A few weeks ago I made a joke on Twitter about how I don’t need Bitcoin because I already have a cryptocurrency called Sephora Beauty Insider Points.
I already have a cryptocurrency, it’s called Sephora Beauty Insider Points
— Anne Thériault (@anne_theriault) January 20, 2018
It was an off-the-cuff remark made after blowing my stash of points on a set of fancy skincare products, and I thought maybe a few people would think it was funny and that was that. I was wrong.
The tweet blew up, garnering thousands of likes and shares; Sephora itself even posted it. Predictably, most of the reactions came from women, although maybe not for the reasons you think.
— Sephora (@Sephora) January 22, 2018
Yes, women are the primary consumers in the makeup industry and are the primary subscribers for points programs like the Beauty Insider Points, but that’s only part of the picture. To understand the rest of it you need to understand the intersecting histories of women, finances and alternative currencies.
So what, exactly, is an alternative currency?
Alternative currencies are payment or exchange agreements that are not based in a national currency. That might sound fancy, but I promise that you’ve almost definitely used one at some point. A corporate customer loyalty program is a type of alternative currency; so is bartering—like off-loading stuff that you don’t need anymore on Bunz or another local trading group. Bitcoin and other cryptocurrencies (digital forms of alternative currencies that use cryptography for security) might be a more recent development, but the use of these types of currencies themselves certainly isn’t novel.
“Alternatives to state-backed currencies have always existed,” says Malcolm Campbell-Verduyn, editor of Bitcoin and Beyond: Cryptocurrencies, Blockchains, and Global Governance. “They just haven’t been legal tender, or backed by gold or silver in the case of commodity monies.”
While cryptocurrencies in particular are often seen as a way for people to evade the law by making untraceable illegal transactions, the reality is that there are plenty of valid reasons why someone might want to circumvent the use of state-backed currencies. What we traditionally think of as “money” is fine if your government views you as fully human, but earning and spending it becomes trickier if, for example, you are not legally allowed to own property or have your own bank account.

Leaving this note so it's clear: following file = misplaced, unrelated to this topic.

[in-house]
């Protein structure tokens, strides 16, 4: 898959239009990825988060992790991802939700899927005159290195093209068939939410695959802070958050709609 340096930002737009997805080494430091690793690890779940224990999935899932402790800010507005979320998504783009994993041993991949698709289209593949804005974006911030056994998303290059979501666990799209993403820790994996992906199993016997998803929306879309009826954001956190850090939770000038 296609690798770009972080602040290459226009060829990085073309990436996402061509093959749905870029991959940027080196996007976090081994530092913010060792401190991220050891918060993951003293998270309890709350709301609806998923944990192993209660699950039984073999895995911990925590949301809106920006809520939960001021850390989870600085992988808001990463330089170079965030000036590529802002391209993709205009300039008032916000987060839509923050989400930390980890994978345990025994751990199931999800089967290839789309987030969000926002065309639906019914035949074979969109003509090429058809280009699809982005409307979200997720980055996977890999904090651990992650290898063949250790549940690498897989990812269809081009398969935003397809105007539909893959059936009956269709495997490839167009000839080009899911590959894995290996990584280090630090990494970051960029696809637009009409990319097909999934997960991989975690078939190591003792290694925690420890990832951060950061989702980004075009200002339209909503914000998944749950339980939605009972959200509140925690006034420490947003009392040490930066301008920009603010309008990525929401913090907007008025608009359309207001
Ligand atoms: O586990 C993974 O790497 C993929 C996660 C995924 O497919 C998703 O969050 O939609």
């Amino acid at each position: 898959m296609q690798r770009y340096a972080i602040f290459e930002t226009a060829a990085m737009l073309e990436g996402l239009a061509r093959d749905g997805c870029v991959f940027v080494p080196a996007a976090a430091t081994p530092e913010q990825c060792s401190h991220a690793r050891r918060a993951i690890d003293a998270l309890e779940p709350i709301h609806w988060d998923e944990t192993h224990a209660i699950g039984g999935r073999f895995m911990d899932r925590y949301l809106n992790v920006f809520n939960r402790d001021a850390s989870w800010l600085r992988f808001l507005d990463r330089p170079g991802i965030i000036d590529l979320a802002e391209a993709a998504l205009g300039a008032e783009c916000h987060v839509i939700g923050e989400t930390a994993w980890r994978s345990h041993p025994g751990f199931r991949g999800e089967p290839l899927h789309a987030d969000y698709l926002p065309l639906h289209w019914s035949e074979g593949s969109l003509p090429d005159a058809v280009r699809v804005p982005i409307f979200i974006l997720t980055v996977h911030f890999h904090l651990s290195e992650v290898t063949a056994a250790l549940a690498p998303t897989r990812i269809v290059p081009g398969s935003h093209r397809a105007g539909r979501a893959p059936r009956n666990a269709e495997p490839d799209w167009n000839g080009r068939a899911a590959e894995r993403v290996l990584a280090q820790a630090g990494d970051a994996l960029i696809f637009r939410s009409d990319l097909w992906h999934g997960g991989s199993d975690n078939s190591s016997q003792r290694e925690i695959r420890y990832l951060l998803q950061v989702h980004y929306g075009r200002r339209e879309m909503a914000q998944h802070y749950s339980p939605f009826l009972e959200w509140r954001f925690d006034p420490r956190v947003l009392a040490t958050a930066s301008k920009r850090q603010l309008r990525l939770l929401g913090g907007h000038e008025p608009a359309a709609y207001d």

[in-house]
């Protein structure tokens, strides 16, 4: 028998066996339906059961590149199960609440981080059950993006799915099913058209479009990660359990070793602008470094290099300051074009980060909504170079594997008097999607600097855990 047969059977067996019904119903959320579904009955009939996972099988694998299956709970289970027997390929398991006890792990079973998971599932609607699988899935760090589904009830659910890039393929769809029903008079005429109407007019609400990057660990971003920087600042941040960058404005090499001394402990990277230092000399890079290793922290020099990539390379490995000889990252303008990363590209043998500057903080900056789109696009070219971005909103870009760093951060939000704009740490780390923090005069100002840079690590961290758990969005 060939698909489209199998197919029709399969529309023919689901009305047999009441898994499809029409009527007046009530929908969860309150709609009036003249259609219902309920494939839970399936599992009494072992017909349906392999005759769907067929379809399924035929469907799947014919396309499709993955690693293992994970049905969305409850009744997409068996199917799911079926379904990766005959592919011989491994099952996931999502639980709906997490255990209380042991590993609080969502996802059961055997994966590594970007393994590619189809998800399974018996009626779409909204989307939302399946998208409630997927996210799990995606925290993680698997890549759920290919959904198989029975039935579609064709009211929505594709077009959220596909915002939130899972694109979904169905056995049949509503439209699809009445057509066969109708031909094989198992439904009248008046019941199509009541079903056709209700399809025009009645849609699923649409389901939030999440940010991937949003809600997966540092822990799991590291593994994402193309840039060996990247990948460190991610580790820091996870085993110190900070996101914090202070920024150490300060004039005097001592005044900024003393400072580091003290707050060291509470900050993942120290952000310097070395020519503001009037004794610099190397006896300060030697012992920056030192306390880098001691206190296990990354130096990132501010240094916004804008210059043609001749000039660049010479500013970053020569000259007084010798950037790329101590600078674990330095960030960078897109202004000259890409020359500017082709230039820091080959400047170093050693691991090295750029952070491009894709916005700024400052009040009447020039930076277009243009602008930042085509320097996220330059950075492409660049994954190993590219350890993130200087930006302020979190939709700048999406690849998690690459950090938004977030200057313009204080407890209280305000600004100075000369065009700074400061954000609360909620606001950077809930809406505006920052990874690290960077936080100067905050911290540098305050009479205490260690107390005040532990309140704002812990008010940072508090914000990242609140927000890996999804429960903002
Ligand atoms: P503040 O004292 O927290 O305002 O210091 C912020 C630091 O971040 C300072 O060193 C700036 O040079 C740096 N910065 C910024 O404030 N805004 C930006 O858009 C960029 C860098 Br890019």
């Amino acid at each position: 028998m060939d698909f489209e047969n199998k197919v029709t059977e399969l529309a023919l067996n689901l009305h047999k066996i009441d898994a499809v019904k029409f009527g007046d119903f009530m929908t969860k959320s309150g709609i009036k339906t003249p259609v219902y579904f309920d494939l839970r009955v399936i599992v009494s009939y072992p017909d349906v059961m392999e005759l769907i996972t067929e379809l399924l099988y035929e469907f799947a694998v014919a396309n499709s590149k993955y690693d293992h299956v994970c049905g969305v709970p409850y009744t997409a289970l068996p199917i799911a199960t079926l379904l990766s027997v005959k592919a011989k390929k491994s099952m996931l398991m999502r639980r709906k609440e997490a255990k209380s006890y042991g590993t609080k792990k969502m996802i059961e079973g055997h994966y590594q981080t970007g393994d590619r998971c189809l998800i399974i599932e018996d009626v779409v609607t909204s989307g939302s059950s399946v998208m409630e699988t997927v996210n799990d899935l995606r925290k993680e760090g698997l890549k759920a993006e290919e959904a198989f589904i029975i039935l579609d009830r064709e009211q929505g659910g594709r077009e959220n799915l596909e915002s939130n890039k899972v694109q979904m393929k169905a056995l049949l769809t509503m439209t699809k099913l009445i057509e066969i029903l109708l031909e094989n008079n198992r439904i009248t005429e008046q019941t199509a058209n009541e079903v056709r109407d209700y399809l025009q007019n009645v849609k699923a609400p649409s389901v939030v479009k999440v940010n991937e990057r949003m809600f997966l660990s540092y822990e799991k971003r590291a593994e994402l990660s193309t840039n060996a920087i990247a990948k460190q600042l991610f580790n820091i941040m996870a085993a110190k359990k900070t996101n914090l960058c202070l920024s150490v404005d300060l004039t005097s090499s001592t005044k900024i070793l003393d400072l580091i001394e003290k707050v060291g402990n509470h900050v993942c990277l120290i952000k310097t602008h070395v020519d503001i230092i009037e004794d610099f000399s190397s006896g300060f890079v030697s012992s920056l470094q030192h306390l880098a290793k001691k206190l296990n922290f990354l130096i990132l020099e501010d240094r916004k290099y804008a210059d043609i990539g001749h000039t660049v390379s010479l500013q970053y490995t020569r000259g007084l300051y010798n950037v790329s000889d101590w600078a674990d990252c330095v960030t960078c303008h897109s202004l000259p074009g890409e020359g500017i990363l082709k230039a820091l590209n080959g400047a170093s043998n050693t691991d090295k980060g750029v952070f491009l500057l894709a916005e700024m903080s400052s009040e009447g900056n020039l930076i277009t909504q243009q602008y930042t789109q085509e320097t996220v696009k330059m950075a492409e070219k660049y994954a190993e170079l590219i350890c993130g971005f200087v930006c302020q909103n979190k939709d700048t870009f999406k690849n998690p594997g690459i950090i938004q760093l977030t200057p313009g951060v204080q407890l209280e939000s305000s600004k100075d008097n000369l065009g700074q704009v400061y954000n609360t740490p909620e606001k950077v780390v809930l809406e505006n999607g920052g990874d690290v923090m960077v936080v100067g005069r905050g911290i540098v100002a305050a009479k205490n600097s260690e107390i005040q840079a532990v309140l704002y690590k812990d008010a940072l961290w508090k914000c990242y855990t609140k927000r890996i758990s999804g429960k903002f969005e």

So what do you do if you can’t control your own finances? You can either play by the rules—or else you can find a new set of rules.
Marginalized groups have long used alternative currencies
Throughout history women have been denied access to economic independence; even today, 42 percent of women worldwide remain outside of the formal financial system. We’ve had to develop our own coping strategies to deal with this fact, some of which include informal employment, trading services for goods instead of cash, and, of course, putting their own spin on currency. Sometimes women have literally changed legal tender, like when British suffragettes stamped Votes For Women on one penny coins; in other cases, women have done less glamorous things like using consumer points systems and clipping coupons. While these latter two examples might seem small, both have helped women maintain some control over their financial lives by allowing them to stretch their money further.
As alternative currencies change and develop, marginalized groups continue to find new ways to use them to their advantage. GayMoney and LGBT Token are two examples of cryptocurrencies developed by queer communities for their own use. MazaCoin is a cryptocurrency created by a member of the Oglala Lakota Nation in South Dakota and is part of a larger movement towards “digital decolonization.” Cryptocurrencies can offer financial freedom to people living under oppressive regimes, as it’s less expensive to transfer them than it is to transfer money using services like Western Union. In a larger sense, cryptocurrencies also help sustain a feeling of unity, in the same way that the euro created a sense of unity across Europe.
But what about the dark side of cryptocurrencies? Doesn’t their anonymity mean that they’re more likely to be used for nefarious purposes?
“All currencies can be abused,” says Campbell-Verduyn. “But what these alternatives can provide is a sense of belonging, community and solidarity between peoples that are marginalized in nation-states that, in many cases, have actively sought to suppress their identities and rights.”
All right, so maybe my Sephora points aren’t quite a cryptocurrency. And maybe they’re not exactly freeing me from financial tyranny. They are, however, a way of participating in an age-old tradition of accessing alternatives to legal tender. If the history of women’s monetary marginalization didn’t exist, would we even have things like customer rewards programs? Even if Sephora Beauty Insider Points seems frivolous, it’s still part of the continuation of something much bigger.
As long as society dictates that women should wear eyeliner and lipstick, I’ll take mine with a side of free moisturizer, thanks.
More from Anne Thériault:
Treating My Depression with Magnets: Not Cured, But Cautiously Optimistic
We’re Only Having Half the Conversation We Need to About Mass Shootings
Remember the Women of the Montreal Massacre by More Than Just Their Names